Berkshire Hathaway Inc.’s Warren Buffett has been in touch with senior officials in President Joe Biden’s administration in recent days as the regional banking crisis unfolds.
There have been multiple conversations between Biden’s team and Buffett in the past week, according to people familiar with the matter, who asked not to be identified because the information is private. The calls have centred around Buffett possibly investing in the US regional banking sector in some way, but the billionaire has also given advice and guidance more broadly about the current turmoil.
Buffett has a long history of stepping in to aid banks in crisis, leveraging his cult investing status and financial heft to restore confidence in ailing firms. Bank of America Corp. won a capital injection from Buffett in 2011 after its stock plunged amid losses tied to subprime mortgages. Buffett also tossed a US$5 billion ($6.71 billion) lifeline to Goldman Sachs Group Inc. in 2008 to shore up the bank following Lehman Brothers Holdings Inc.’s collapse.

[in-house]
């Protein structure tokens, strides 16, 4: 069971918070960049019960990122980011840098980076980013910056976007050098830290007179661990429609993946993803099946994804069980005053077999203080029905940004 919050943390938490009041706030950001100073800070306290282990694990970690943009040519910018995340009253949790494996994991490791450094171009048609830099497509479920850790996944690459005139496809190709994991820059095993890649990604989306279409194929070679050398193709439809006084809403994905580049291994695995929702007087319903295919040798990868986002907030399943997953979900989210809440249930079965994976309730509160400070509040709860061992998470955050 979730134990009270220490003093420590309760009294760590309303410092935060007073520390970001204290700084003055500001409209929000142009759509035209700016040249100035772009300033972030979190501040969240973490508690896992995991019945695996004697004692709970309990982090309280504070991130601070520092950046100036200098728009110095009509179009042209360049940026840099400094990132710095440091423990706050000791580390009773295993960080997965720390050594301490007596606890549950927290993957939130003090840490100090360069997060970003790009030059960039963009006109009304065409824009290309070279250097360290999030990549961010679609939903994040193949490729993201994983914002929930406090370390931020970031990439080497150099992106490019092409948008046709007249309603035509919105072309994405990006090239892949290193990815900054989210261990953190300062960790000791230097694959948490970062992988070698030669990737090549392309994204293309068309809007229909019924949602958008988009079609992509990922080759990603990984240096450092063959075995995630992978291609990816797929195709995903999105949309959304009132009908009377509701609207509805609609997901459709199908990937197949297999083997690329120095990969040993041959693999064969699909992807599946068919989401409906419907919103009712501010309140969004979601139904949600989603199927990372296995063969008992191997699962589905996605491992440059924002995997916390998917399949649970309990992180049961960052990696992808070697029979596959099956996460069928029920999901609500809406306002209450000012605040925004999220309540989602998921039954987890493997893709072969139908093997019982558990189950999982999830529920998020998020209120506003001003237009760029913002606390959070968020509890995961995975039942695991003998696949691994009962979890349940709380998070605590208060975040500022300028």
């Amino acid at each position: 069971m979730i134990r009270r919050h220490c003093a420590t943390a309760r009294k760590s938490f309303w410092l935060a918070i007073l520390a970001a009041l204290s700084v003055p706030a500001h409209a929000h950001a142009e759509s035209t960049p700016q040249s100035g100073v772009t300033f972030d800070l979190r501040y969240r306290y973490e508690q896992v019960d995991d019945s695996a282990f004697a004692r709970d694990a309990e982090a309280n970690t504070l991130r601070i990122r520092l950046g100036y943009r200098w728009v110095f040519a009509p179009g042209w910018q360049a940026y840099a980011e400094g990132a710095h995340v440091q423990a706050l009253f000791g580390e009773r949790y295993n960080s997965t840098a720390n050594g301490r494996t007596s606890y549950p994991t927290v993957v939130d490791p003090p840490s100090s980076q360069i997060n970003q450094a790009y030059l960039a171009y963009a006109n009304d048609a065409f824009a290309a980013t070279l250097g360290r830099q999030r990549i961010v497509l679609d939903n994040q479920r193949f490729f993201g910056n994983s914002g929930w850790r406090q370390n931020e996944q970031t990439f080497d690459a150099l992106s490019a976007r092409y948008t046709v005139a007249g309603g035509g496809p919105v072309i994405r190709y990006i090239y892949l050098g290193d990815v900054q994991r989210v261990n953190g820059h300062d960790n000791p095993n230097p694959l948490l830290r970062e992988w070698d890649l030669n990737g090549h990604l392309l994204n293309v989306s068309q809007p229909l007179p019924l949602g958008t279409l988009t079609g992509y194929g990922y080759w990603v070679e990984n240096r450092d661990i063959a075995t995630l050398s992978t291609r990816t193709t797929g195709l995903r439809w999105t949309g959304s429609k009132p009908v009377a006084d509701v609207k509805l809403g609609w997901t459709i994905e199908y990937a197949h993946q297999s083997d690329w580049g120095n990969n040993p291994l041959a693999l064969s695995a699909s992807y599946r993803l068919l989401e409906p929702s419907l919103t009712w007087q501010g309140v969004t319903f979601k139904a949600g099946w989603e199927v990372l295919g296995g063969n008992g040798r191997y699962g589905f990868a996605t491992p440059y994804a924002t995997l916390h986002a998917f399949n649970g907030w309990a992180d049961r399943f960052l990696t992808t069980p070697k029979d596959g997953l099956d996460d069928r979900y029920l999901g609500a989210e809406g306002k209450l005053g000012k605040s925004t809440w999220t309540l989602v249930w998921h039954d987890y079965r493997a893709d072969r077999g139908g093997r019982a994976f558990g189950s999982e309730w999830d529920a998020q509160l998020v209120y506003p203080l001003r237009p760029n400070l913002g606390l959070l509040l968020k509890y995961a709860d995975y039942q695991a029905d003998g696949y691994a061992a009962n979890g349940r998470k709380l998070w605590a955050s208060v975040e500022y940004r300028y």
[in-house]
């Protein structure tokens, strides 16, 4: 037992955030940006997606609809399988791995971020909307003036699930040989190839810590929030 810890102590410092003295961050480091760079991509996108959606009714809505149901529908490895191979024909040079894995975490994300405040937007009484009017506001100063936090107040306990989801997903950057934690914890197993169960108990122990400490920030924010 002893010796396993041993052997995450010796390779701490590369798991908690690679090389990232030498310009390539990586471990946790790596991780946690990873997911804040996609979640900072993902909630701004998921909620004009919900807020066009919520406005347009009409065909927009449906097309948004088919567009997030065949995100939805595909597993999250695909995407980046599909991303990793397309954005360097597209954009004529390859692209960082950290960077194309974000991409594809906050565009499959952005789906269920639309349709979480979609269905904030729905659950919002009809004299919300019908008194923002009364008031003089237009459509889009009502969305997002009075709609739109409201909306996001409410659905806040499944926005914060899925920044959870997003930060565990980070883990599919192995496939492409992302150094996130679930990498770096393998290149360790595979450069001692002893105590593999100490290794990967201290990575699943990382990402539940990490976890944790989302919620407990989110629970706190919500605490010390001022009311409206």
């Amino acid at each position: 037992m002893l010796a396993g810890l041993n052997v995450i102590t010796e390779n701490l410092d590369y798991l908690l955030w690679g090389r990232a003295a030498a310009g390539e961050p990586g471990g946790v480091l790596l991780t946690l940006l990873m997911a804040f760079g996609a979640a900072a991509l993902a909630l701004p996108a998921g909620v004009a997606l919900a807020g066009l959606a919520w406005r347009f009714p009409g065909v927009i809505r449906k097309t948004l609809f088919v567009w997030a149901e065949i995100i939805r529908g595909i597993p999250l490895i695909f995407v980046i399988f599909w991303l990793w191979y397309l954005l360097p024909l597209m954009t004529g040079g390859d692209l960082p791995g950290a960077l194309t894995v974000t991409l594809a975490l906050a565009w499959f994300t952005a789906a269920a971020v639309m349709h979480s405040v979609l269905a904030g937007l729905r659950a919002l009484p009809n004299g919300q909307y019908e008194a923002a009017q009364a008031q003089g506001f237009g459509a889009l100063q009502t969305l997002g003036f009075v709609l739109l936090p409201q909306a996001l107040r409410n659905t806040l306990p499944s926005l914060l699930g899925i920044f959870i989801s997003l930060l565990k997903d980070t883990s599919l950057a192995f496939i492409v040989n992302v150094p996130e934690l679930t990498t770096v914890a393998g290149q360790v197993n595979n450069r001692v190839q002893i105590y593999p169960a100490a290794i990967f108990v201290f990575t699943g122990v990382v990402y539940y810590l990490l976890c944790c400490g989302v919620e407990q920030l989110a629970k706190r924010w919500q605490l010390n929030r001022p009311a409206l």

Representatives for Berkshire Hathaway and the White House didn’t immediately respond to requests for comment. Officials at the US Treasury Department declined to comment.
US regulators unveiled extraordinary measures to assuage customers last weekend, promising to fully pay out uninsured deposits in the failed banks. Shares in regional banks continued to fall this week on fears the pain would spread.
Biden’s team, wary of political blowback, has moved to orchestrate backstops that don’t require direct government spending from taxpayers, including the Federal Reserve’s actions. Big US banks voluntarily deposited US$30 billion to stabilise First Republic Bank this week, a move regulators described as “most welcome.” Any investment or intervention from Buffett or other figures would continue that playbook, looking to stem the crisis without direct bailouts.